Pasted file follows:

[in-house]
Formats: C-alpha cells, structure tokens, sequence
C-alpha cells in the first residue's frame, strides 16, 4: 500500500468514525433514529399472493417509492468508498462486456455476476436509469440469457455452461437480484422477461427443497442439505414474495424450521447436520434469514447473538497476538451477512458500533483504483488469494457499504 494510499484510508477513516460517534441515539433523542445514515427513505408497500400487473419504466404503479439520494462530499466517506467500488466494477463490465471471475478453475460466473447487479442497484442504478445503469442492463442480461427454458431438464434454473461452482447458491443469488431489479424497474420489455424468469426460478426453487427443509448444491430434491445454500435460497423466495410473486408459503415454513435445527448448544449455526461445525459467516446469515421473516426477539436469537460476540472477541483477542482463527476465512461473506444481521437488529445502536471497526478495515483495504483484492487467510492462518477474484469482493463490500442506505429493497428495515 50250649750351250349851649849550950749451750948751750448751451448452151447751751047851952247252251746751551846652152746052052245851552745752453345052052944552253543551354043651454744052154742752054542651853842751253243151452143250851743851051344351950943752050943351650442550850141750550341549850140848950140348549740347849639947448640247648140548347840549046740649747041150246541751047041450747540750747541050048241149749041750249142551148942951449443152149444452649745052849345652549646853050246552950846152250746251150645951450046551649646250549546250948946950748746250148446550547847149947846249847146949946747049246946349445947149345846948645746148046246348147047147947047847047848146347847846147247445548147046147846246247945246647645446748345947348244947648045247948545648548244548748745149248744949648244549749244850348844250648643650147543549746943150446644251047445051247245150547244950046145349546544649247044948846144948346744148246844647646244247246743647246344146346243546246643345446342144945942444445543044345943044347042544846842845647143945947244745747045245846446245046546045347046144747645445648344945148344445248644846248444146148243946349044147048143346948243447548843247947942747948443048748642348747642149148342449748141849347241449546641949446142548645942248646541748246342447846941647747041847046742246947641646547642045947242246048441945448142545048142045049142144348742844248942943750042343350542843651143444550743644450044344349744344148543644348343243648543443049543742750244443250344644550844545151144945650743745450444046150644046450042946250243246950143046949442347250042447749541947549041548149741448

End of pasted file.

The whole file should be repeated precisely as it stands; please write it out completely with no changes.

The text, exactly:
[in-house]
Formats: C-alpha cells, structure tokens, sequence
C-alpha cells in the first residue's frame, strides 16, 4: 500500500468514525433514529399472493417509492468508498462486456455476476436509469440469457455452461437480484422477461427443497442439505414474495424450521447436520434469514447473538497476538451477512458500533483504483488469494457499504 494510499484510508477513516460517534441515539433523542445514515427513505408497500400487473419504466404503479439520494462530499466517506467500488466494477463490465471471475478453475460466473447487479442497484442504478445503469442492463442480461427454458431438464434454473461452482447458491443469488431489479424497474420489455424468469426460478426453487427443509448444491430434491445454500435460497423466495410473486408459503415454513435445527448448544449455526461445525459467516446469515421473516426477539436469537460476540472477541483477542482463527476465512461473506444481521437488529445502536471497526478495515483495504483484492487467510492462518477474484469482493463490500442506505429493497428495515 50250649750351250349851649849550950749451750948751750448751451448452151447751751047851952247252251746751551846652152746052052245851552745752453345052052944552253543551354043651454744052154742752054542651853842751253243151452143250851743851051344351950943752050943351650442550850141750550341549850140848950140348549740347849639947448640247648140548347840549046740649747041150246541751047041450747540750747541050048241149749041750249142551148942951449443152149444452649745052849345652549646853050246552950846152250746251150645951450046551649646250549546250948946950748746250148446550547847149947846249847146949946747049246946349445947149345846948645746148046246348147047147947047847047848146347847846147247445548147046147846246247945246647645446748345947348244947648045247948545648548244548748745149248744949648244549749244850348844250648643650147543549746943150446644251047445051247245150547244950046145349546544649247044948846144948346744148246844647646244247246743647246344146346243546246643345446342144945942444445543044345943044347042544846842845647143945947244745747045245846446245046546045347046144747645445648344945148344445248644846248444146148243946349044147048143346948243447548843247947942747948443048748642348747642149148342449748141849347241449546641949446142548645942248646541748246342447846941647747041847046742246947641646547642045947242246048441945448142545048142045049142144348742844248942943750042343350542843651143444550743644450044344349744344148543644348343243648543443049543742750244443250344644550844545151144945650743745450444046150644046450042946250243246950143046949442347250042447749541947549041548149741448